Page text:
Let be the probability generating function (PGF) of the offspring distribution . Then the probability of extinction is the smallest non-negative root of the equation [\citenameKarlin, 2014]
There are two parts to a node’s cumulative degree : the initial neighbors at the time it enters the FRS, and the number of formations over its lifetime . The initial degree has a distribution specified by the model (either Poisson or Bernoulli). From Section 3.1 we know that for Poisson degree distributions, the cumulative number of formations has a geometric distribution (7).
So, the PGF of is
where . We can solve this equation numerically to find the extinction probability for different values of the parameters for a Poisson degree network. As expected, the extinction probability goes to 1 for parameter values below the growth threshold (Section 4.4). We lack the distribution of lifetime number of formations for Bernoulli degree networks for this calculation.
For parameter values below the threshold, the FRS will go extinct for most initial nodes. For high values of and , the FRS will go to persistence most of the time. But in a band of parameter values just above the threshold, the FRS exhibits high variability, where there is large uncertainty in the equilibrium outcome (Figure 8).
|Edge separation rate|
|Edge formation rate|
|Expected lifetime partners|
|Initial FRS growth rate|
|Threshold for growth|
|Extinction probability||, solve for|
We developed analytic expressions and simulation tools for exploring the properties of forward reachable sets in stochastic dynamic networks with open populations. Our model provides insight into the thresholds, rates of growth, and equilibrium states of the FRS, representing these as emergent features of more basic network properties: degree means and distributions, edge dissolution rates, and node exit rates. All of these are properties that can be measured in sample surveys, which allows our methods to be grounded in empirical data when desired. We find that the two degree distributions compared here, Bernoulli and Poisson, produce quantitative and qualitative differences in the properties of the FRS when conditioning on all other parameters. The epidemic threshold is lower and the growth rate is faster in Poisson networks than in Bernoulli networks, for a wide range of underlying mean degrees and partner acquisition rates. There is also a broad band of parameter values around the threshold for both network types where the variability in the growth rate and extinction process is maximal. In this band, the possibility of extinction leads to a bimodal equilibrium FRS size distribution, one that emerges at the beginning of the process, not just over the long term.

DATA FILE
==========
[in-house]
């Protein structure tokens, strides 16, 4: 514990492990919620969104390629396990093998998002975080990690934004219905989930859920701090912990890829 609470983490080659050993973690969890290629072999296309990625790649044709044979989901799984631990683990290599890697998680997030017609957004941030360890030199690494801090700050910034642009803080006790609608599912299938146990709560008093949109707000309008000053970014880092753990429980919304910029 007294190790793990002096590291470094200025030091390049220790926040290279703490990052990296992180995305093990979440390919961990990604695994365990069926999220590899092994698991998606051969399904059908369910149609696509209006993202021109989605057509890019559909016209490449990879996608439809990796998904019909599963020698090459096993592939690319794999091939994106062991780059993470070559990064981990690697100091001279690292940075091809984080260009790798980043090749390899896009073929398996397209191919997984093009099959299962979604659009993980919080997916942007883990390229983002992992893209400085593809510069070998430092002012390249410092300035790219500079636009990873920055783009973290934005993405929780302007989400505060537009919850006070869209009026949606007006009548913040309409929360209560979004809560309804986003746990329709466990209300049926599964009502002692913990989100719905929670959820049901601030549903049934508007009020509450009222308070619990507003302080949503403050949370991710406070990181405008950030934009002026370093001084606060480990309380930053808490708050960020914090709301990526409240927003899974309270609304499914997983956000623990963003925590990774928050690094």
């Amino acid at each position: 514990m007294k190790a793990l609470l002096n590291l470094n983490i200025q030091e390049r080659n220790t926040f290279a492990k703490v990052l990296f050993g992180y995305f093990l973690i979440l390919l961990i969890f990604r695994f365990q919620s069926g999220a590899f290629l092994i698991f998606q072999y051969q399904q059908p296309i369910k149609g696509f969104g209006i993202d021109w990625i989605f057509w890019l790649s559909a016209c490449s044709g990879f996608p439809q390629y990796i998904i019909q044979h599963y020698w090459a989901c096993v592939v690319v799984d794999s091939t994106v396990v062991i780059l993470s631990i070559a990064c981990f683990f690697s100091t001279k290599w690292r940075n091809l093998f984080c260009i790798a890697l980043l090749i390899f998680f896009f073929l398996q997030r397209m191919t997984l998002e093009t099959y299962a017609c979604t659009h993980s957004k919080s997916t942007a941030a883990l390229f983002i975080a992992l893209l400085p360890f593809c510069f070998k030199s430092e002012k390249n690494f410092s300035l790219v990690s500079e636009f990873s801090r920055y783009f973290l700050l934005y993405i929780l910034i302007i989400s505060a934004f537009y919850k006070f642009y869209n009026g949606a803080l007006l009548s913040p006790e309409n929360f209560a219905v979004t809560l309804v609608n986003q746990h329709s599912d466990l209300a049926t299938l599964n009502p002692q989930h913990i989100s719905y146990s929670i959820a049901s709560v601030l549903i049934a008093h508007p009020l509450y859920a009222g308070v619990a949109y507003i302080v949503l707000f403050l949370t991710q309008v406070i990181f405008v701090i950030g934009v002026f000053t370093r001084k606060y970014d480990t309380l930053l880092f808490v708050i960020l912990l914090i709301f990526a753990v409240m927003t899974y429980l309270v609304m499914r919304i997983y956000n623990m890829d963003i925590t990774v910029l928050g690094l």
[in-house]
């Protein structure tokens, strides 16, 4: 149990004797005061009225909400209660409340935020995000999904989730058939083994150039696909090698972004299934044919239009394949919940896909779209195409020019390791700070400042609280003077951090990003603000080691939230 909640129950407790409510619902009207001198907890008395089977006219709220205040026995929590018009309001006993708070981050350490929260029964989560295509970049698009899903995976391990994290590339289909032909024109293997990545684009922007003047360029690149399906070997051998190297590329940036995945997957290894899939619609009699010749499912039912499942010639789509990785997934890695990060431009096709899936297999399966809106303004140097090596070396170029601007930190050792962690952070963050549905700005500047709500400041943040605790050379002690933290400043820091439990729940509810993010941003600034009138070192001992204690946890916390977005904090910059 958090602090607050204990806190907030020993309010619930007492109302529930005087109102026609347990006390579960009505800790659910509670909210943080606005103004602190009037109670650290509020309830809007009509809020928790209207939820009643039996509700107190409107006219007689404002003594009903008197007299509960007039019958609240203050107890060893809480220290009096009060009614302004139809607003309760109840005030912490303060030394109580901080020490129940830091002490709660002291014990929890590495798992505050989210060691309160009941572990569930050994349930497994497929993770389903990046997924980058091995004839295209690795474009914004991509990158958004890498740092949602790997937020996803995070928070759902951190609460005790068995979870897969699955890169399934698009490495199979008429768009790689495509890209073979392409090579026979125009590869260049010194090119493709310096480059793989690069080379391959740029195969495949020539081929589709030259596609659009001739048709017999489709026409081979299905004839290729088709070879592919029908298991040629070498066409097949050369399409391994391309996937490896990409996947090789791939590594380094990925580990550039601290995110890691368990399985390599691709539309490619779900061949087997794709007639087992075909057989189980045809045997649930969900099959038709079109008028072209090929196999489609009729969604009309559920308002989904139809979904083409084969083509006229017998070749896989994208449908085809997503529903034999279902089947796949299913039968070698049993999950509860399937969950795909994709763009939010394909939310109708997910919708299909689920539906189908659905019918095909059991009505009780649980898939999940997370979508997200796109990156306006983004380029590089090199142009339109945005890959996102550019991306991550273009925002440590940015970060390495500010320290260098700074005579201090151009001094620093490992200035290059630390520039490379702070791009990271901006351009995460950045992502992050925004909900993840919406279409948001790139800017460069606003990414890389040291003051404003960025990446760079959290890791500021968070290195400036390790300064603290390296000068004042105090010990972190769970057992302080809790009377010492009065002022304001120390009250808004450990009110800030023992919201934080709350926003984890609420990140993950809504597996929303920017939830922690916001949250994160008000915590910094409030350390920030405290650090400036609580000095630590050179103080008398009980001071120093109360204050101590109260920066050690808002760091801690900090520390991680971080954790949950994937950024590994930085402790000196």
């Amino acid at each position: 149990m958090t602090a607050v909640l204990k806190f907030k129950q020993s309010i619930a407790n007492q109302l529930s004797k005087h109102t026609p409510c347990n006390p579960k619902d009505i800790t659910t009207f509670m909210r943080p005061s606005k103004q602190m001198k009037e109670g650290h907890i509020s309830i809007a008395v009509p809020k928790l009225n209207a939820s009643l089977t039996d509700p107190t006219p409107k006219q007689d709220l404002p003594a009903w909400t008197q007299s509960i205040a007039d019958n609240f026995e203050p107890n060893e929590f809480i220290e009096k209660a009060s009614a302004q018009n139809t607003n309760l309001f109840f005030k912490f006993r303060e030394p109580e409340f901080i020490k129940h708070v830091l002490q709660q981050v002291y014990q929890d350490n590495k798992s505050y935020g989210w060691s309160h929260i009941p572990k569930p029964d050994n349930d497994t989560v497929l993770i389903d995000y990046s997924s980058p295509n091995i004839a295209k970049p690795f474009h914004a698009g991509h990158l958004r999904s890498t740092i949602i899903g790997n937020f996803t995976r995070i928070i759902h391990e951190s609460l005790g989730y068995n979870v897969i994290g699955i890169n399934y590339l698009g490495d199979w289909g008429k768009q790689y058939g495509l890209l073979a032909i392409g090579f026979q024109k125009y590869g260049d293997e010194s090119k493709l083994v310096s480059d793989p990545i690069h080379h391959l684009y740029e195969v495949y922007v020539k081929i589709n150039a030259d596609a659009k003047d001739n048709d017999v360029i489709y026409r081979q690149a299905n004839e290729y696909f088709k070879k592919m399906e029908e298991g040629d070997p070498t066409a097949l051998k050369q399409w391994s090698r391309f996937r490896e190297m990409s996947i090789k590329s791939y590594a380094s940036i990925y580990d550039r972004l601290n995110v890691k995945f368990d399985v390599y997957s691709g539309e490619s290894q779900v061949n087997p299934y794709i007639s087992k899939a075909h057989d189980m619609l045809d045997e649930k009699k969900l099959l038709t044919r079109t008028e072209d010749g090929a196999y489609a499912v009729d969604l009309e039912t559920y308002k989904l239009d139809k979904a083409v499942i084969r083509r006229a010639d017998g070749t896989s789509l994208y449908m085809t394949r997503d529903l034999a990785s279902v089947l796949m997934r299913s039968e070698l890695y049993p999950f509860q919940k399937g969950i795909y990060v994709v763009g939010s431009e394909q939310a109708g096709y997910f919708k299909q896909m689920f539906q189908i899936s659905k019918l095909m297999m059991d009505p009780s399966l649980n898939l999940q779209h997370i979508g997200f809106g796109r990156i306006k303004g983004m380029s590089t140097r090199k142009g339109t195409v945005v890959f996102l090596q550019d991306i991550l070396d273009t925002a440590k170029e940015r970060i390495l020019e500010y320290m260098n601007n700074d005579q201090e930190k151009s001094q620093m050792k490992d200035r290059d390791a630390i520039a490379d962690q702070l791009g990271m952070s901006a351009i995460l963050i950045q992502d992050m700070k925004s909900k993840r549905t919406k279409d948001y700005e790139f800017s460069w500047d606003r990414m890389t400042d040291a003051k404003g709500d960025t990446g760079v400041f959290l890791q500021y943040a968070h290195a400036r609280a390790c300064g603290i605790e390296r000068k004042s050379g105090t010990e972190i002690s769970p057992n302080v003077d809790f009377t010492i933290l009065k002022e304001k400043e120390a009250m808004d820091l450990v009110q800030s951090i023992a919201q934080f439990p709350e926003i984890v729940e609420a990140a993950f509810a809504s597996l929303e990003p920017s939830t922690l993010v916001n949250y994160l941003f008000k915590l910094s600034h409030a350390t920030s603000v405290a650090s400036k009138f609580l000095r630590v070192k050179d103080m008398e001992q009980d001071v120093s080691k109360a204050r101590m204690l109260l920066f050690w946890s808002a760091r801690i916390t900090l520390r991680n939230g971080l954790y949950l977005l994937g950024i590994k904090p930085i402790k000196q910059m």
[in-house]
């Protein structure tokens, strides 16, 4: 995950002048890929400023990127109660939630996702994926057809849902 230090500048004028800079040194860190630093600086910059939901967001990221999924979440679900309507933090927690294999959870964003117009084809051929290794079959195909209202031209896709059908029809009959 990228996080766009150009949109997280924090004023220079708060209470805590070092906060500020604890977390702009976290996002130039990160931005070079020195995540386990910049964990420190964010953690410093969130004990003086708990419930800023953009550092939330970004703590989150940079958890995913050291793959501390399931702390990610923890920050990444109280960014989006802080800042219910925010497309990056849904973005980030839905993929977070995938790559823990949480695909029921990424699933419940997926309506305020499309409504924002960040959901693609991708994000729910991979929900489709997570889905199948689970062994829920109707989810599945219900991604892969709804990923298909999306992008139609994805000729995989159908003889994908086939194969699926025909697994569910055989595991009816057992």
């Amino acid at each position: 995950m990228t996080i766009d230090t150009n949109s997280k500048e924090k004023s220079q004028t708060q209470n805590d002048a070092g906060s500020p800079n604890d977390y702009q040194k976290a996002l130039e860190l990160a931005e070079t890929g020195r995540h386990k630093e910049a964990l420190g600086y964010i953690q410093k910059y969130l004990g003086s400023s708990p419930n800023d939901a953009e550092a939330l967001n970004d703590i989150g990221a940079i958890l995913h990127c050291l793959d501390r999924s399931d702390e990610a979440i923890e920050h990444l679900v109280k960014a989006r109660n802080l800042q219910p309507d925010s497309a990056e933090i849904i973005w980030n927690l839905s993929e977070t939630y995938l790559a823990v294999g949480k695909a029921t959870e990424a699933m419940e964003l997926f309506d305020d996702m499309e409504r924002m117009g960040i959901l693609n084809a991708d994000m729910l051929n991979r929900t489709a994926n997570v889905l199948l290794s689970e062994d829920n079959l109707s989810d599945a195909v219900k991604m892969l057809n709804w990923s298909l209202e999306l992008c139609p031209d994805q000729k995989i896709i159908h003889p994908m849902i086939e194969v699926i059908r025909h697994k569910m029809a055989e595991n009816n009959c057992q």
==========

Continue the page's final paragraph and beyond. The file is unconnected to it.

A natural application of these findings is in epidemiology, where the FRS represents the maximal epidemic potential in a population. There is a substantial literature on the population dynamics of infectious disease, and a smaller but growing literature on the impact of partnership network structure on these dynamics. Most of this work relies on deterministic models and mean field approximations for analytic results. Our work therefore contributes to this literature in several ways. First, our stochastic analysis describes the variance of the size of the FRS (maximal disease prevalence) on a non-trivial network over time. Second, we derive analytic solutions for the expected growth rate and growth threshold for this stochastic process. Third, we are able to derive a mean field approximation for the equilibrium prevalence from our stochastic process of pair formation and dissolution with both vital dynamics and non-trivial network structure; and compare this to stochastic simulations. And fourth, under these conditions we derive an analytic expression for the extinction probability for the Poisson degree distribution case. The methods we present are specifically designed to capture the impact of stochastic variability in a systematic way, so that its practical implications can be evaluated.